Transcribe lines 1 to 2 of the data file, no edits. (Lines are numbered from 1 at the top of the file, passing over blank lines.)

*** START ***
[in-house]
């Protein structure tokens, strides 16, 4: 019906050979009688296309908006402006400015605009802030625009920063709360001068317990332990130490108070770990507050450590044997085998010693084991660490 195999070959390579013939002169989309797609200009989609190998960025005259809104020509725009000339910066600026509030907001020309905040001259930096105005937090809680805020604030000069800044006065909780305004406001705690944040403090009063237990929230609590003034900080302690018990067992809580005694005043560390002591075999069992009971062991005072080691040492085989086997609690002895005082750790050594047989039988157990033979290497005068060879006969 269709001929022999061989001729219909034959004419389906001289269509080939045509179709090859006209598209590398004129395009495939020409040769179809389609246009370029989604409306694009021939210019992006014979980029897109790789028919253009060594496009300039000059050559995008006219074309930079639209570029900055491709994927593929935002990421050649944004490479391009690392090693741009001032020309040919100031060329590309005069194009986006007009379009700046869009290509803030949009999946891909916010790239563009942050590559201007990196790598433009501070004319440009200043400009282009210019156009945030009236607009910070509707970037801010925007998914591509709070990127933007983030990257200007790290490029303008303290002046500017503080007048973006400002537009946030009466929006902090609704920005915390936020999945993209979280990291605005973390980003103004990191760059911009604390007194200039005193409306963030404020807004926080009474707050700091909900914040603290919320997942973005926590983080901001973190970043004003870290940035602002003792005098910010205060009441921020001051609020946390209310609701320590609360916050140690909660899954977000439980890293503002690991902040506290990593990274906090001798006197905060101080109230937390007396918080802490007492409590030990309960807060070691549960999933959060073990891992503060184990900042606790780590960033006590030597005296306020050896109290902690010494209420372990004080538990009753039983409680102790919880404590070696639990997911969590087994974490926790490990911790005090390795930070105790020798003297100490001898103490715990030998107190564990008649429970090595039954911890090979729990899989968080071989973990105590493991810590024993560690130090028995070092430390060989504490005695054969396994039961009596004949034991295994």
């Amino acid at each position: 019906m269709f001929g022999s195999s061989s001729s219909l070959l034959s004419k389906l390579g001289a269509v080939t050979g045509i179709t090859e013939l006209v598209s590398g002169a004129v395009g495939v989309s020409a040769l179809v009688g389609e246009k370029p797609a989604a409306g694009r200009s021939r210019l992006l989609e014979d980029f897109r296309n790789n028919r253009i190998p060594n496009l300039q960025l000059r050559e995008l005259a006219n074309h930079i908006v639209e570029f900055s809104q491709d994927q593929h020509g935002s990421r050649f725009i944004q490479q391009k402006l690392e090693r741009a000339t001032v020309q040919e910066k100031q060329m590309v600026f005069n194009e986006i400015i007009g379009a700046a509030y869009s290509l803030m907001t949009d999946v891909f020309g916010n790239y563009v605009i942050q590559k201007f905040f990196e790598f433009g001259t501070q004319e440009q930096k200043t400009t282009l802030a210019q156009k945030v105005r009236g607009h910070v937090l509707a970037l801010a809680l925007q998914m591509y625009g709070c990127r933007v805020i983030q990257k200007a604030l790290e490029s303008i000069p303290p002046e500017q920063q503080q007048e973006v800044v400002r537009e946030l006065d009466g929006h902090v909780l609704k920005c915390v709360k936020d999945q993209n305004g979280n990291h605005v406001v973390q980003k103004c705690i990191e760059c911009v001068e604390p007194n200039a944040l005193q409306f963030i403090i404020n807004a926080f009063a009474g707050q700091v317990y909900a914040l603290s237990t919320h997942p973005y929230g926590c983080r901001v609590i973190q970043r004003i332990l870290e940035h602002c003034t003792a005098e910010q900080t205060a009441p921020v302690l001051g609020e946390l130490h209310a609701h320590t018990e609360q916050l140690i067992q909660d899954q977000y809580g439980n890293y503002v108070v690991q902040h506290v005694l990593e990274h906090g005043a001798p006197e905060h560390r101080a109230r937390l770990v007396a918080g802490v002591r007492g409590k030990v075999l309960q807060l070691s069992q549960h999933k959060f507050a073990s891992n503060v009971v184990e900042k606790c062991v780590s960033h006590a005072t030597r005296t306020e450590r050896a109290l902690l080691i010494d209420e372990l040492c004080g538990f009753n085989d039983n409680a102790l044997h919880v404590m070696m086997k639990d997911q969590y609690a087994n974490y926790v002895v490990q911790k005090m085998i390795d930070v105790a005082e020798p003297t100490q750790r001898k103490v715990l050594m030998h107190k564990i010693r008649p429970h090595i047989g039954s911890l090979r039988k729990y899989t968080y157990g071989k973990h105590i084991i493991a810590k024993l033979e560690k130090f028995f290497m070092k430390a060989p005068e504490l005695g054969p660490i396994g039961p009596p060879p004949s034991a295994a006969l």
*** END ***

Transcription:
[in-house]
């Protein structure tokens, strides 16, 4: 019906050979009688296309908006402006400015605009802030625009920063709360001068317990332990130490108070770990507050450590044997085998010693084991660490 195999070959390579013939002169989309797609200009989609190998960025005259809104020509725009000339910066600026509030907001020309905040001259930096105005937090809680805020604030000069800044006065909780305004406001705690944040403090009063237990929230609590003034900080302690018990067992809580005694005043560390002591075999069992009971062991005072080691040492085989086997609690002895005082750790050594047989039988157990033979290497005068060879006969 269709001929022999061989001729219909034959004419389906001289269509080939045509179709090859006209598209590398004129395009495939020409040769179809389609246009370029989604409306694009021939210019992006014979980029897109790789028919253009060594496009300039000059050559995008006219074309930079639209570029900055491709994927593929935002990421050649944004490479391009690392090693741009001032020309040919100031060329590309005069194009986006007009379009700046869009290509803030949009999946891909916010790239563009942050590559201007990196790598433009501070004319440009200043400009282009210019156009945030009236607009910070509707970037801010925007998914591509709070990127933007983030990257200007790290490029303008303290002046500017503080007048973006400002537009946030009466929006902090609704920005915390936020999945993209979280990291605005973390980003103004990191760059911009604390007194200039005193409306963030404020807004926080009474707050700091909900914040603290919320997942973005926590983080901001973190970043004003870290940035602002003792005098910010205060009441921020001051609020946390209310609701320590609360916050140690909660899954977000439980890293503002690991902040506290990593990274906090001798006197905060101080109230937390007396918080802490007492409590030990309960807060070691549960999933959060073990891992503060184990900042606790780590960033006590030597005296306020050896109290902690010494209420372990004080538990009753039983409680102790919880404590070696639990997911969590087994974490926790490990911790005090390795930070105790020798003297100490001898103490715990030998107190564990008649429970090595039954911890090979729990899989968080071989973990105590493991810590024993560690130090028995070092430390060989504490005695054969396994039961009596004949034991295994």